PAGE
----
Friday, 20 September 2013

Nazi gold - violinmaker's secret clue ?

Do these violin-makers hold the secret to to the fabled horde of Nazi gold ? This is a Luftmalerei, an outdoor fresco from the village of Mittenwald in Bavaria. Mittelwald was the centre of German violin-making in the 18th century. Mathias Klotz (1653-1743)  was a contemporary of Stradivari and Guarneri, and was connected to Jacob Stainer. This Luftmalerei dates only from 1930, when the Mittelwald Geigenbaumuseum was built, but Klotz founded a violin-making tradition that still endures today. So what's the connection to Nazi gold ?

There have been many theories about the gold the Nazis are supposed to have hidden in the lower Alps. Now, a Dutch film maker, Leon Giesen, claims that there's a hidden code in a score to a March-Impromptu by Gottfried Federlein. Allegedly, Martin Bormann scribbled cryptic notes on the papers, which were found by a Dutch journalist. The "evidence" is a marking that says "Wo Matthias die Saiten Streichelt" and another that says "Enden der Tanz"" which Giesen claims can be read like a "treasure map" to the gold hidden under the local railway. Der Spiegel isn't convinced. It quotes a local historian, who says "It could be a treasure chest.......but it could just be a manhole cover."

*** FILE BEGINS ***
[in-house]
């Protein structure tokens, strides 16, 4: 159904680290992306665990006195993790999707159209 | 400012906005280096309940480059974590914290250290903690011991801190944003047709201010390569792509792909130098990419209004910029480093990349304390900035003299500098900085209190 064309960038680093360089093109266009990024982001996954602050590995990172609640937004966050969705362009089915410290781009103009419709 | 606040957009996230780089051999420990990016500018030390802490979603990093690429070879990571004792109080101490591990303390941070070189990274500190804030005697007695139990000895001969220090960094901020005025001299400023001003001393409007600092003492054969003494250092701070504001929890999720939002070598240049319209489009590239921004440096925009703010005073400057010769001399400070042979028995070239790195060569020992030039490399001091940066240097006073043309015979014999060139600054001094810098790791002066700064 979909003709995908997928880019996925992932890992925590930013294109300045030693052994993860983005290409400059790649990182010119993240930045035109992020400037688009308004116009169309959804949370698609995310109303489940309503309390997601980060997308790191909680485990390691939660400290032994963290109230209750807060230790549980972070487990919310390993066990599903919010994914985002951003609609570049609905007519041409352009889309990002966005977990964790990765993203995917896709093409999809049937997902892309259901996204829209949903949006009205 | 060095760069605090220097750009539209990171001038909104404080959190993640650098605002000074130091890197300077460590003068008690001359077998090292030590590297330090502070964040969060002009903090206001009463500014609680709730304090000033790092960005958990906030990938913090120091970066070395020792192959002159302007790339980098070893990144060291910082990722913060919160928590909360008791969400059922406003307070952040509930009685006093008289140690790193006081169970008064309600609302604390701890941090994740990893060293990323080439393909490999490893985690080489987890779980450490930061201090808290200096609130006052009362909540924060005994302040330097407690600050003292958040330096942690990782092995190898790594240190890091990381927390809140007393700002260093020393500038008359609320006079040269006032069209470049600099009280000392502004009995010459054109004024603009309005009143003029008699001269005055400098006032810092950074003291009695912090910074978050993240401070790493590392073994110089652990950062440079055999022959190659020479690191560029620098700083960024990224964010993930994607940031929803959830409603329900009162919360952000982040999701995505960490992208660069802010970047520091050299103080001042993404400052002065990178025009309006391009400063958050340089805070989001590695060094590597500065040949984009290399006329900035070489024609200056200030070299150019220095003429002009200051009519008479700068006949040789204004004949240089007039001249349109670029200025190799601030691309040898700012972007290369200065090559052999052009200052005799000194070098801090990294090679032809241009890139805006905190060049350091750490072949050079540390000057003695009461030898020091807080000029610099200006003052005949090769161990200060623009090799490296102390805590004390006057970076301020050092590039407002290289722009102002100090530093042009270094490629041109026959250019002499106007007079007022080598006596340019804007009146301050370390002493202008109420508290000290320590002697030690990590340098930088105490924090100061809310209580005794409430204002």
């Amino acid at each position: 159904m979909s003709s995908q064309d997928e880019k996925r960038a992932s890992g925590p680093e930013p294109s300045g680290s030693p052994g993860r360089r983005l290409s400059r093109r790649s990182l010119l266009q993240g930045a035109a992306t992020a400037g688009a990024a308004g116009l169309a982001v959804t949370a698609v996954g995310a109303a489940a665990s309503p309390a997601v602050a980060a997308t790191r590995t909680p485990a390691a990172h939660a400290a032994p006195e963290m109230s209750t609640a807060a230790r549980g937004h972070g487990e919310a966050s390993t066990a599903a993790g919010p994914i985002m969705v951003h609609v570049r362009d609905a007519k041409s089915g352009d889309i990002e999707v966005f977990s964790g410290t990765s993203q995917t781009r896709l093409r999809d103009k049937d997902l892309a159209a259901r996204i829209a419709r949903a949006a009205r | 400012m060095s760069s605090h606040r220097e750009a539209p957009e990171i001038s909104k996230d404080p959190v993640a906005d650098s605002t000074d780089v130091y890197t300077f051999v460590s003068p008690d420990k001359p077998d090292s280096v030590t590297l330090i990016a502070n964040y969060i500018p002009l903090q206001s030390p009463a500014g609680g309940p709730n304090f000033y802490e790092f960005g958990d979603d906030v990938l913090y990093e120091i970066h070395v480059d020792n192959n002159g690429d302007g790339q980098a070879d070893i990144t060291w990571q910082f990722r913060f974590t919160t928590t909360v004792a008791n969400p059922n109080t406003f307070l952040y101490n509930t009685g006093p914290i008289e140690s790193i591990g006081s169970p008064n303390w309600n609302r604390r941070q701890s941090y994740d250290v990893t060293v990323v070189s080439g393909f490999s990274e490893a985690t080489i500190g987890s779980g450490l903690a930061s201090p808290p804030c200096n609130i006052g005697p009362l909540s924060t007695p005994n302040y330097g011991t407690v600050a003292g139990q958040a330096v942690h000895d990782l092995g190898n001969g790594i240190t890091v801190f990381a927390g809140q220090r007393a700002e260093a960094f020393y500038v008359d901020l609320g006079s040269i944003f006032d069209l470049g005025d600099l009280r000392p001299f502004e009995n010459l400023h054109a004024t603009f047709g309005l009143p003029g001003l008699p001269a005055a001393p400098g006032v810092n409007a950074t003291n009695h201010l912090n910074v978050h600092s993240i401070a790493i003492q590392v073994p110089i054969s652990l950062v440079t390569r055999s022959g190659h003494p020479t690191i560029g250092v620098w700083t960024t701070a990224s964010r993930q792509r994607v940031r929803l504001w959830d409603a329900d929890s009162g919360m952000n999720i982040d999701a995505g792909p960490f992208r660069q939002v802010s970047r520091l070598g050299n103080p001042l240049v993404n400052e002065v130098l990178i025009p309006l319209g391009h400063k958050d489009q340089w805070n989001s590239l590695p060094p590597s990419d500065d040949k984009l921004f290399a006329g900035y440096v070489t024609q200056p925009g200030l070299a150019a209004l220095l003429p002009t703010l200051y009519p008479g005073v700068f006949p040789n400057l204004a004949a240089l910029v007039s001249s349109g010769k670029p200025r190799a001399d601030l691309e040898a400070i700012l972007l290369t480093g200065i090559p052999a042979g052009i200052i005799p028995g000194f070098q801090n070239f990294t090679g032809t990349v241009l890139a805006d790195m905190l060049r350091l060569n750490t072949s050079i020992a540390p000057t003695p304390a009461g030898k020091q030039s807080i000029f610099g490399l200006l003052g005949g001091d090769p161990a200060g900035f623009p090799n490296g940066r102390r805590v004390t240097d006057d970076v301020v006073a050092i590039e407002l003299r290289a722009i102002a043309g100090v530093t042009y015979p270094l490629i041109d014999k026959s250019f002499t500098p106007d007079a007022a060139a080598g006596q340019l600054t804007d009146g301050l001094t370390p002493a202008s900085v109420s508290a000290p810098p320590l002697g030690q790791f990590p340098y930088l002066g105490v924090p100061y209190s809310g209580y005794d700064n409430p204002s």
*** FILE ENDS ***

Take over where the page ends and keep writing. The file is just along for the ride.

So I did a bit of detective work, too. Gottfried Federlein (1883- 1952) was an American organist, who wrote transcriptions and  music for the Wurlitzer. Maybe that's how Martin Bormann supposedly came across his score. On the other hand, Federlein was Jewish. Maybe there's another Federlein who wrote marches. But I think the case rests. Perhaps, the Tooth Fairy can comment.

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